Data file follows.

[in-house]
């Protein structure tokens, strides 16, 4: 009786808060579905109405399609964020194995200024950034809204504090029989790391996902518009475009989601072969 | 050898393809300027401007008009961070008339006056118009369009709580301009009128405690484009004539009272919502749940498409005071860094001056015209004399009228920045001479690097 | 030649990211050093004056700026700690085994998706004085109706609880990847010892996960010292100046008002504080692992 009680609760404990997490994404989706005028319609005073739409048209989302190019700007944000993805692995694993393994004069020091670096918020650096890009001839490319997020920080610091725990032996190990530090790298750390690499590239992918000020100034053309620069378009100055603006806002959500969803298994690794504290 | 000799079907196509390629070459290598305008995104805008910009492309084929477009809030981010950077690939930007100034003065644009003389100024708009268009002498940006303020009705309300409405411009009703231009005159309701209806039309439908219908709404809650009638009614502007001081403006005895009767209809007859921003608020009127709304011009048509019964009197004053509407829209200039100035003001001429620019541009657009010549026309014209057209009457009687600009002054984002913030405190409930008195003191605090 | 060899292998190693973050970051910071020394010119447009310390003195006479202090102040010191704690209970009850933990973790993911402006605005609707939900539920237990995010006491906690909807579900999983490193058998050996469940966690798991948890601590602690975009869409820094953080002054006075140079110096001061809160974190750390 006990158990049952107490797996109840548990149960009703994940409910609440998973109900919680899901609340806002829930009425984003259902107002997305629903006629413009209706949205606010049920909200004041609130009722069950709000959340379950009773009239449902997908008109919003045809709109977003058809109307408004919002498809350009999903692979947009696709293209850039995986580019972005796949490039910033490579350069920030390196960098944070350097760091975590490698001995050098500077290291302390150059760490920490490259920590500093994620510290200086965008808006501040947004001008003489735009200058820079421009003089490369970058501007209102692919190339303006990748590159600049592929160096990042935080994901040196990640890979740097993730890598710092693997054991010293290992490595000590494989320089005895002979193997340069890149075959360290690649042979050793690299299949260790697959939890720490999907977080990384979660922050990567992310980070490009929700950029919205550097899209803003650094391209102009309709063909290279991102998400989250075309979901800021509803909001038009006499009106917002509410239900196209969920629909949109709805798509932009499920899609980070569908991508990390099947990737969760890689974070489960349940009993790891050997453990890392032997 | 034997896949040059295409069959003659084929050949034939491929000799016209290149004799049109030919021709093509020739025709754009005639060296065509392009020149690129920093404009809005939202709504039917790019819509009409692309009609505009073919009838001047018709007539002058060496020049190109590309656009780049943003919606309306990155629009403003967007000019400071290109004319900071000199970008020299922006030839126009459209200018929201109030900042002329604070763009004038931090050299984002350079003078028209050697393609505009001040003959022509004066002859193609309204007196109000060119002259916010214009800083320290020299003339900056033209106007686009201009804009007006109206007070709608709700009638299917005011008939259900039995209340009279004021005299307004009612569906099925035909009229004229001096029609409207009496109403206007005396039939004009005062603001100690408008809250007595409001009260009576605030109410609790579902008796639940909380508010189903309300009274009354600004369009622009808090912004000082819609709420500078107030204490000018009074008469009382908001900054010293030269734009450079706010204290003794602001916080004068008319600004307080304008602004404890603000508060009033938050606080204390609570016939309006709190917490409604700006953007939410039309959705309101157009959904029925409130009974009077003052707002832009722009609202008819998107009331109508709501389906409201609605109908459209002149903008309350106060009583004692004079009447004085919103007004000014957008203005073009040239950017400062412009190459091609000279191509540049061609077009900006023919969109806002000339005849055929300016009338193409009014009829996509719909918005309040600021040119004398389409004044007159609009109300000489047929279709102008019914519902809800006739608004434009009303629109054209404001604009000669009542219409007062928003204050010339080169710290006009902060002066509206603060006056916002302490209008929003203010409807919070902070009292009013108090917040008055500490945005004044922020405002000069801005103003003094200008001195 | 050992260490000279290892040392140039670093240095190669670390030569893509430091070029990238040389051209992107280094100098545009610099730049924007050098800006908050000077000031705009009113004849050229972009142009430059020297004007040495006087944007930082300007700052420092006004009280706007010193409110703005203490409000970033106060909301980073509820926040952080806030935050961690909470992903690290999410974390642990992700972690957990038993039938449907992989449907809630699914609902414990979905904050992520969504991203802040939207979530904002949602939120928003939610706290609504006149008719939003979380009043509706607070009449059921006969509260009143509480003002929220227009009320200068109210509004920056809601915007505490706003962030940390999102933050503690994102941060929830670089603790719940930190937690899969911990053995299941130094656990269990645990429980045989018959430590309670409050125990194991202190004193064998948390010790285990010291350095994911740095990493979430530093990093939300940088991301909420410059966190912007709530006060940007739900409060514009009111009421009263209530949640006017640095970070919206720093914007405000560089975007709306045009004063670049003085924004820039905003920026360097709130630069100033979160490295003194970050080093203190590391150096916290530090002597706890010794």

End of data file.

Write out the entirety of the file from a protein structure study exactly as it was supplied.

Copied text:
[in-house]
């Protein structure tokens, strides 16, 4: 009786808060579905109405399609964020194995200024950034809204504090029989790391996902518009475009989601072969 | 050898393809300027401007008009961070008339006056118009369009709580301009009128405690484009004539009272919502749940498409005071860094001056015209004399009228920045001479690097 | 030649990211050093004056700026700690085994998706004085109706609880990847010892996960010292100046008002504080692992 009680609760404990997490994404989706005028319609005073739409048209989302190019700007944000993805692995694993393994004069020091670096918020650096890009001839490319997020920080610091725990032996190990530090790298750390690499590239992918000020100034053309620069378009100055603006806002959500969803298994690794504290 | 000799079907196509390629070459290598305008995104805008910009492309084929477009809030981010950077690939930007100034003065644009003389100024708009268009002498940006303020009705309300409405411009009703231009005159309701209806039309439908219908709404809650009638009614502007001081403006005895009767209809007859921003608020009127709304011009048509019964009197004053509407829209200039100035003001001429620019541009657009010549026309014209057209009457009687600009002054984002913030405190409930008195003191605090 | 060899292998190693973050970051910071020394010119447009310390003195006479202090102040010191704690209970009850933990973790993911402006605005609707939900539920237990995010006491906690909807579900999983490193058998050996469940966690798991948890601590602690975009869409820094953080002054006075140079110096001061809160974190750390 006990158990049952107490797996109840548990149960009703994940409910609440998973109900919680899901609340806002829930009425984003259902107002997305629903006629413009209706949205606010049920909200004041609130009722069950709000959340379950009773009239449902997908008109919003045809709109977003058809109307408004919002498809350009999903692979947009696709293209850039995986580019972005796949490039910033490579350069920030390196960098944070350097760091975590490698001995050098500077290291302390150059760490920490490259920590500093994620510290200086965008808006501040947004001008003489735009200058820079421009003089490369970058501007209102692919190339303006990748590159600049592929160096990042935080994901040196990640890979740097993730890598710092693997054991010293290992490595000590494989320089005895002979193997340069890149075959360290690649042979050793690299299949260790697959939890720490999907977080990384979660922050990567992310980070490009929700950029919205550097899209803003650094391209102009309709063909290279991102998400989250075309979901800021509803909001038009006499009106917002509410239900196209969920629909949109709805798509932009499920899609980070569908991508990390099947990737969760890689974070489960349940009993790891050997453990890392032997 | 034997896949040059295409069959003659084929050949034939491929000799016209290149004799049109030919021709093509020739025709754009005639060296065509392009020149690129920093404009809005939202709504039917790019819509009409692309009609505009073919009838001047018709007539002058060496020049190109590309656009780049943003919606309306990155629009403003967007000019400071290109004319900071000199970008020299922006030839126009459209200018929201109030900042002329604070763009004038931090050299984002350079003078028209050697393609505009001040003959022509004066002859193609309204007196109000060119002259916010214009800083320290020299003339900056033209106007686009201009804009007006109206007070709608709700009638299917005011008939259900039995209340009279004021005299307004009612569906099925035909009229004229001096029609409207009496109403206007005396039939004009005062603001100690408008809250007595409001009260009576605030109410609790579902008796639940909380508010189903309300009274009354600004369009622009808090912004000082819609709420500078107030204490000018009074008469009382908001900054010293030269734009450079706010204290003794602001916080004068008319600004307080304008602004404890603000508060009033938050606080204390609570016939309006709190917490409604700006953007939410039309959705309101157009959904029925409130009974009077003052707002832009722009609202008819998107009331109508709501389906409201609605109908459209002149903008309350106060009583004692004079009447004085919103007004000014957008203005073009040239950017400062412009190459091609000279191509540049061609077009900006023919969109806002000339005849055929300016009338193409009014009829996509719909918005309040600021040119004398389409004044007159609009109300000489047929279709102008019914519902809800006739608004434009009303629109054209404001604009000669009542219409007062928003204050010339080169710290006009902060002066509206603060006056916002302490209008929003203010409807919070902070009292009013108090917040008055500490945005004044922020405002000069801005103003003094200008001195 | 050992260490000279290892040392140039670093240095190669670390030569893509430091070029990238040389051209992107280094100098545009610099730049924007050098800006908050000077000031705009009113004849050229972009142009430059020297004007040495006087944007930082300007700052420092006004009280706007010193409110703005203490409000970033106060909301980073509820926040952080806030935050961690909470992903690290999410974390642990992700972690957990038993039938449907992989449907809630699914609902414990979905904050992520969504991203802040939207979530904002949602939120928003939610706290609504006149008719939003979380009043509706607070009449059921006969509260009143509480003002929220227009009320200068109210509004920056809601915007505490706003962030940390999102933050503690994102941060929830670089603790719940930190937690899969911990053995299941130094656990269990645990429980045989018959430590309670409050125990194991202190004193064998948390010790285990010291350095994911740095990493979430530093990093939300940088991301909420410059966190912007709530006060940007739900409060514009009111009421009263209530949640006017640095970070919206720093914007405000560089975007709306045009004063670049003085924004820039905003920026360097709130630069100033979160490295003194970050080093203190590391150096916290530090002597706890010794």